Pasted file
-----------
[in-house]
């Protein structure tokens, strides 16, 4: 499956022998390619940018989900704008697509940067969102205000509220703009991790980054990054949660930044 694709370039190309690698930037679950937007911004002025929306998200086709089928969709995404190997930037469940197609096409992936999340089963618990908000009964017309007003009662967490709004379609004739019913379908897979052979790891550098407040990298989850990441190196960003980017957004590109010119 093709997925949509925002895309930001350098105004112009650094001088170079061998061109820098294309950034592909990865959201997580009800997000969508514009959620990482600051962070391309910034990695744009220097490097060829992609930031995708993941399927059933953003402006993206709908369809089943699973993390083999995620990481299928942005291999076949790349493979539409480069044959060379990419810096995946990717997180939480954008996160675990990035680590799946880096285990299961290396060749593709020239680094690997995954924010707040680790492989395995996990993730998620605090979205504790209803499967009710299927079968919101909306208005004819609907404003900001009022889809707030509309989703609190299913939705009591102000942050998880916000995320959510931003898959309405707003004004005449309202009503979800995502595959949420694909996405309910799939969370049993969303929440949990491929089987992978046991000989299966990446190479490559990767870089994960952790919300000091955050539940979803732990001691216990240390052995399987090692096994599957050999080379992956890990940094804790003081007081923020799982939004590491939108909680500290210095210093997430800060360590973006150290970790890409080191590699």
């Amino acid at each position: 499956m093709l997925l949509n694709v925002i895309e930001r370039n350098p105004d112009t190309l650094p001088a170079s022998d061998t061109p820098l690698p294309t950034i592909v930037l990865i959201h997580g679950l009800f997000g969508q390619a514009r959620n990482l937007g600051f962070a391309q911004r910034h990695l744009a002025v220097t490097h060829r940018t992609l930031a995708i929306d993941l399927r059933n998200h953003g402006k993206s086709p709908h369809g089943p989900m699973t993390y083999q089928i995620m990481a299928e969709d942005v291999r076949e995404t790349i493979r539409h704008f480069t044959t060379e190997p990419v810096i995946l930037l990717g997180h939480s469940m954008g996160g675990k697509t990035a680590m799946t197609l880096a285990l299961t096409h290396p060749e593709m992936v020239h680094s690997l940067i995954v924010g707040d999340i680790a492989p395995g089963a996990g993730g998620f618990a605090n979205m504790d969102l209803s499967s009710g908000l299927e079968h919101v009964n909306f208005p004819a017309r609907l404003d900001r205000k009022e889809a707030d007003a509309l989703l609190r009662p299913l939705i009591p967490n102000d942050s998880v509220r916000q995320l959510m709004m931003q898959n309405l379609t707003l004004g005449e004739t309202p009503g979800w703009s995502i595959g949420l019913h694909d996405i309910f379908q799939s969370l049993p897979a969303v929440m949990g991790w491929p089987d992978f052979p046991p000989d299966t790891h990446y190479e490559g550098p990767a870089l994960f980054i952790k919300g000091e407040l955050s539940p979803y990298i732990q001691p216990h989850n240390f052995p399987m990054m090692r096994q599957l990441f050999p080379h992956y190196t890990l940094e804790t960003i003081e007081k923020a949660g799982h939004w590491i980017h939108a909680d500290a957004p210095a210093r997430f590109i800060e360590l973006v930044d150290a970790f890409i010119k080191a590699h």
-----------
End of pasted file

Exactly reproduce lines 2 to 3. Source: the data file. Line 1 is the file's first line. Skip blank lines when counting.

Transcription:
């Protein structure tokens, strides 16, 4: 499956022998390619940018989900704008697509940067969102205000509220703009991790980054990054949660930044 694709370039190309690698930037679950937007911004002025929306998200086709089928969709995404190997930037469940197609096409992936999340089963618990908000009964017309007003009662967490709004379609004739019913379908897979052979790891550098407040990298989850990441190196960003980017957004590109010119 093709997925949509925002895309930001350098105004112009650094001088170079061998061109820098294309950034592909990865959201997580009800997000969508514009959620990482600051962070391309910034990695744009220097490097060829992609930031995708993941399927059933953003402006993206709908369809089943699973993390083999995620990481299928942005291999076949790349493979539409480069044959060379990419810096995946990717997180939480954008996160675990990035680590799946880096285990299961290396060749593709020239680094690997995954924010707040680790492989395995996990993730998620605090979205504790209803499967009710299927079968919101909306208005004819609907404003900001009022889809707030509309989703609190299913939705009591102000942050998880916000995320959510931003898959309405707003004004005449309202009503979800995502595959949420694909996405309910799939969370049993969303929440949990491929089987992978046991000989299966990446190479490559990767870089994960952790919300000091955050539940979803732990001691216990240390052995399987090692096994599957050999080379992956890990940094804790003081007081923020799982939004590491939108909680500290210095210093997430800060360590973006150290970790890409080191590699």
């Amino acid at each position: 499956m093709l997925l949509n694709v925002i895309e930001r370039n350098p105004d112009t190309l650094p001088a170079s022998d061998t061109p820098l690698p294309t950034i592909v930037l990865i959201h997580g679950l009800f997000g969508q390619a514009r959620n990482l937007g600051f962070a391309q911004r910034h990695l744009a002025v220097t490097h060829r940018t992609l930031a995708i929306d993941l399927r059933n998200h953003g402006k993206s086709p709908h369809g089943p989900m699973t993390y083999q089928i995620m990481a299928e969709d942005v291999r076949e995404t790349i493979r539409h704008f480069t044959t060379e190997p990419v810096i995946l930037l990717g997180h939480s469940m954008g996160g675990k697509t990035a680590m799946t197609l880096a285990l299961t096409h290396p060749e593709m992936v020239h680094s690997l940067i995954v924010g707040d999340i680790a492989p395995g089963a996990g993730g998620f618990a605090n979205m504790d969102l209803s499967s009710g908000l299927e079968h919101v009964n909306f208005p004819a017309r609907l404003d900001r205000k009022e889809a707030d007003a509309l989703l609190r009662p299913l939705i009591p967490n102000d942050s998880v509220r916000q995320l959510m709004m931003q898959n309405l379609t707003l004004g005449e004739t309202p009503g979800w703009s995502i595959g949420l019913h694909d996405i309910f379908q799939s969370l049993p897979a969303v929440m949990g991790w491929p089987d992978f052979p046991p000989d299966t790891h990446y190479e490559g550098p990767a870089l994960f980054i952790k919300g000091e407040l955050s539940p979803y990298i732990q001691p216990h989850n240390f052995p399987m990054m090692r096994q599957l990441f050999p080379h992956y190196t890990l940094e804790t960003i003081e007081k923020a949660g799982h939004w590491i980017h939108a909680d500290a957004p210095a210093r997430f590109i800060e360590l973006v930044d150290a970790f890409i010119k080191a590699h």